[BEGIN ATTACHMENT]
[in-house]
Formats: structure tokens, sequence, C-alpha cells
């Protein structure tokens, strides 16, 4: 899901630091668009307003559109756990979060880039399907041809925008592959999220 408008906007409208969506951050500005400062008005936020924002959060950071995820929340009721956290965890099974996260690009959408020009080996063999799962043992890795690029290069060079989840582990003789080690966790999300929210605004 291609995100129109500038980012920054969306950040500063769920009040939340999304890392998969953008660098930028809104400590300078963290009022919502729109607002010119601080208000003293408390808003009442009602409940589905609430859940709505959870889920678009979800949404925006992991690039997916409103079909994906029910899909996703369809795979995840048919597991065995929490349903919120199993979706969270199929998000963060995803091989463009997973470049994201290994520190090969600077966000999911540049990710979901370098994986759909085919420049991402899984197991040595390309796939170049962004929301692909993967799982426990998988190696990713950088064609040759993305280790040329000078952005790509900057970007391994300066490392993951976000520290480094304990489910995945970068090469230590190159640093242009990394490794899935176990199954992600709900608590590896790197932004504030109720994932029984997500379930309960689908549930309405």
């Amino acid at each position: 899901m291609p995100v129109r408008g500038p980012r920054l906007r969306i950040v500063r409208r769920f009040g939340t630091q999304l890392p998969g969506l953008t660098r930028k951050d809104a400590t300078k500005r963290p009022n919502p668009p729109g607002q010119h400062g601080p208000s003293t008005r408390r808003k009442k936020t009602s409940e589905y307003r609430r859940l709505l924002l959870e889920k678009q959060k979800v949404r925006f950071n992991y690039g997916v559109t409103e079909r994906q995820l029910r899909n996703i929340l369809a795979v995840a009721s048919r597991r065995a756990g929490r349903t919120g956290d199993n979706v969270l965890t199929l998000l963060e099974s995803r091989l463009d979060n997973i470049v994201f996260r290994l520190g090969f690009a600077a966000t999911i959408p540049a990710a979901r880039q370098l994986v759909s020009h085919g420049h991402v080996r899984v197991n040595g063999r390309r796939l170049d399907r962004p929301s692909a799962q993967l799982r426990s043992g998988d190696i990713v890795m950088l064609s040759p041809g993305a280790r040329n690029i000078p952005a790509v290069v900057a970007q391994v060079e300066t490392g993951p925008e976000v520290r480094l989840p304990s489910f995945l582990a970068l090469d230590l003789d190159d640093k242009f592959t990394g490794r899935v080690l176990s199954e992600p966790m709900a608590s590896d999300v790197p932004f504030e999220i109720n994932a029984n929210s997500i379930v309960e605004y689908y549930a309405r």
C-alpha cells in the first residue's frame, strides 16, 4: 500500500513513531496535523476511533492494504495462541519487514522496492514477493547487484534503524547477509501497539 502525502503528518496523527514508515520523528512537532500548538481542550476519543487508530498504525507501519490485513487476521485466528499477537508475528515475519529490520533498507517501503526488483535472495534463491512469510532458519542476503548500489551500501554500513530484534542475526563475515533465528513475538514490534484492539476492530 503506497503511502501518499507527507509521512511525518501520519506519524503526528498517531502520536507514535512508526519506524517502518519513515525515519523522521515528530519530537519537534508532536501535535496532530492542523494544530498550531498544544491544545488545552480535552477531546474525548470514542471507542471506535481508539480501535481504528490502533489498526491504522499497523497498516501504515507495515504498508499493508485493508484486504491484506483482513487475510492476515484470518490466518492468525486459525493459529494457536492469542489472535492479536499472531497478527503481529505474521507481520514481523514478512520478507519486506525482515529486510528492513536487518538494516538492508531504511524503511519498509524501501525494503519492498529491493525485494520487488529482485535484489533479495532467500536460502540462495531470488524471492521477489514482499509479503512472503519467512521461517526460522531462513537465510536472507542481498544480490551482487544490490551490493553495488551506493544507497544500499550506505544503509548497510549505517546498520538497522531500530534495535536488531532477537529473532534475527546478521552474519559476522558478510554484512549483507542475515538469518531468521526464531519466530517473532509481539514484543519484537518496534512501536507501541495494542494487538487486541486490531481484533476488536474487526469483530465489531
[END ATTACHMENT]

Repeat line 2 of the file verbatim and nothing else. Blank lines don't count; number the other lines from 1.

Formats: structure tokens, sequence, C-alpha cells